Most meat tenderizers look like hammers. This one looks like...well, a torture tool. But given that tenderizing is a minor form of torture for uncooked meat whichever way you pursue it, I tested the Deni with an open mind.
To be fair, it's not a revolutionary design—many "knife" tenderizers are on the market for around the same price (I got mine for $12 but it's available for $10 at Kmart), and have even been endorsed by gadget guru Alton Brown.
The Deni model comes in two versions, the 15-blade and a more intense (and more expensive) 48-blade one; I tested the former.
Both claim to "improve taste and texture for all cuts of meat," reduce shrinkage and marinating time, and reduce cook time. I tested these claims with four pieces of chicken breast: all the same size, two were tenderized and two weren't. With these four breasts, I conducted two tastings: one in which I knew what I was eating, and a second one which conducted totally blind.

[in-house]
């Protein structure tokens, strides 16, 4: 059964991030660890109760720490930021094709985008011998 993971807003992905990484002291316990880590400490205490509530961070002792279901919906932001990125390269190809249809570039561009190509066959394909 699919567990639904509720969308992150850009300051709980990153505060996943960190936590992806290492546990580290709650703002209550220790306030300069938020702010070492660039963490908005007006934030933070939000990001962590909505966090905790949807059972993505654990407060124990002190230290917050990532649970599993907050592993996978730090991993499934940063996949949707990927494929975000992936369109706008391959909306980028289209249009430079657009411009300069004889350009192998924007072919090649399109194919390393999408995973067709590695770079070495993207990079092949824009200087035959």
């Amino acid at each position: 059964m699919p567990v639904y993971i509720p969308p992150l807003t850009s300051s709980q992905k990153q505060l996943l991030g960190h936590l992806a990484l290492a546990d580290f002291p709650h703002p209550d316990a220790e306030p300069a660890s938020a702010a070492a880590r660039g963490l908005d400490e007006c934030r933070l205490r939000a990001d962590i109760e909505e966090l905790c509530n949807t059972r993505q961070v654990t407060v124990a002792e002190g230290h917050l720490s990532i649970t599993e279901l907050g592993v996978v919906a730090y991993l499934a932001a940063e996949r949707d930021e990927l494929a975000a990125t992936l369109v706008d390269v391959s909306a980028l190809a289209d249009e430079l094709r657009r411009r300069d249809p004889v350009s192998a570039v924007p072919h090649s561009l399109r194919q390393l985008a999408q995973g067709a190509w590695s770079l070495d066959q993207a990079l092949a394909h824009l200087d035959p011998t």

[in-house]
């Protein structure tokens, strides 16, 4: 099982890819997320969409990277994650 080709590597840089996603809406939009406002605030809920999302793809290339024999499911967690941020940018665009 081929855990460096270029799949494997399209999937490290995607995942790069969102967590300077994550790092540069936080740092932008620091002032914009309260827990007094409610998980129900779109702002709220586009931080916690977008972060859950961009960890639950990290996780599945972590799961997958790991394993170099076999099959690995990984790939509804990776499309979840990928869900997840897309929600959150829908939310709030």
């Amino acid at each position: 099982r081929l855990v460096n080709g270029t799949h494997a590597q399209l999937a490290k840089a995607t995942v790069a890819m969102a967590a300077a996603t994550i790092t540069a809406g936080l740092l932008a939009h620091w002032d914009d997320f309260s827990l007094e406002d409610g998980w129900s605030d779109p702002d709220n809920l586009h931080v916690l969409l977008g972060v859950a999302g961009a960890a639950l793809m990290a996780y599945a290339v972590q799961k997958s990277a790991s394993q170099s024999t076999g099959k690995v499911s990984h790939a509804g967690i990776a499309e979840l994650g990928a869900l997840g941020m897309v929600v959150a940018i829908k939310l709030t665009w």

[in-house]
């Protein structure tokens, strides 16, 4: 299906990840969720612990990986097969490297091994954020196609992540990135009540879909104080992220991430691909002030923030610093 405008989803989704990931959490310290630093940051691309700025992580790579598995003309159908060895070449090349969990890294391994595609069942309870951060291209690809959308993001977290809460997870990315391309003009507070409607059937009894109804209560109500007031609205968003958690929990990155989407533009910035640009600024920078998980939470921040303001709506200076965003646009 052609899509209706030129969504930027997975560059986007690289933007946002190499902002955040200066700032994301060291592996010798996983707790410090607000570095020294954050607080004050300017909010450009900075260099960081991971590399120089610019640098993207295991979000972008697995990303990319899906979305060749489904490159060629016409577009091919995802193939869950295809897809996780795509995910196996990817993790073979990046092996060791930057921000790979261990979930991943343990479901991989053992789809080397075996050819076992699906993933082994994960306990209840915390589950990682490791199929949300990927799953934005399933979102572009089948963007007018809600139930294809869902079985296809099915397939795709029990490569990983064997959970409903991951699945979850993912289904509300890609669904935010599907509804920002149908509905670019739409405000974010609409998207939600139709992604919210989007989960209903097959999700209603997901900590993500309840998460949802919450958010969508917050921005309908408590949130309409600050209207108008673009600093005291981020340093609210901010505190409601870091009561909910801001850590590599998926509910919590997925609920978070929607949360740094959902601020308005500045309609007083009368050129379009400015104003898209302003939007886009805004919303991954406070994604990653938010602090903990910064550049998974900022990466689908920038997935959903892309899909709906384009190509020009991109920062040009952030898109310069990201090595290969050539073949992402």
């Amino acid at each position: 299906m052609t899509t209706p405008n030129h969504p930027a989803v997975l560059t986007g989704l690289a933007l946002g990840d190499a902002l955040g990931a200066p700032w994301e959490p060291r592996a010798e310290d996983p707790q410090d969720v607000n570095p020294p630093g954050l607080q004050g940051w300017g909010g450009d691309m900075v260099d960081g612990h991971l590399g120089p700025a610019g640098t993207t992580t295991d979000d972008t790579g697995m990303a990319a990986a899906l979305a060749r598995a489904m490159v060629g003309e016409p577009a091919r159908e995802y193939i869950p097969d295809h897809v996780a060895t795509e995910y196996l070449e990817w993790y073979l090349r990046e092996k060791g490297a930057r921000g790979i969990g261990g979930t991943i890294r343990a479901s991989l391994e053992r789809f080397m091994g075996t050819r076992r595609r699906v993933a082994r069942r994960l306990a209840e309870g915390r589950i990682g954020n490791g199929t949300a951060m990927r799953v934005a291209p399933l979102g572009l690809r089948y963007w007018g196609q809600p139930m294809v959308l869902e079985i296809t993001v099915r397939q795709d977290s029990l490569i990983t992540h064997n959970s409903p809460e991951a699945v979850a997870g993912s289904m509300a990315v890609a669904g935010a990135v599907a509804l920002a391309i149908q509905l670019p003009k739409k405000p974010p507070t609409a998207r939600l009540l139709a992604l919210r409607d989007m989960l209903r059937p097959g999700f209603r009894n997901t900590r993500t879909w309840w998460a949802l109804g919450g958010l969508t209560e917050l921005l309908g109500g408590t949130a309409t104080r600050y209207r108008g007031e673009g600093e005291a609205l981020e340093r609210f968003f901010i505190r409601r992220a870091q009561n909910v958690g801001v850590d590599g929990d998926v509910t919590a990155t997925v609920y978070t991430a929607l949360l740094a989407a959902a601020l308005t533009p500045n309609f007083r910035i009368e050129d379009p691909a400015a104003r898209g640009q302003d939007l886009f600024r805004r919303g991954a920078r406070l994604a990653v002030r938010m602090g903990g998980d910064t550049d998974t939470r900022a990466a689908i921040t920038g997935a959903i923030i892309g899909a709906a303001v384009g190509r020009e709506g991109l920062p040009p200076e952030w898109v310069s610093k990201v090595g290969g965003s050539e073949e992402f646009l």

In the non-blind taste test both batches of chicken seemed very similar to me. Repeated blind tastings, on the other hand, produced more interesting results. There was one piece of chicken I kept coming back to which was juicier, plumper, more flavorful: the one which had been tenderized. And once I opened my mind to the product and re-tasted the first two batches of chicken, the results matched. Clearly, I had been rooting against the tenderizer, which clouded my judgment on the first non-blind tasting.
The product works, though its spikier sibling seems to be an even bigger hit with users
It's a purchase I can get behind—not too expensive, and fairly ubiquitous.
In comparison to the hammer-style models, this one certainly doesn't flatten meat into nice paillards or Milanese cuts, but it does improve (by shrinking) marinade time. And with a stamp-like mechanism at its core, it's fun to use—equally de-stressing as its mallet counterpart but without the requisite arm power (yes, it's a legit consideration).
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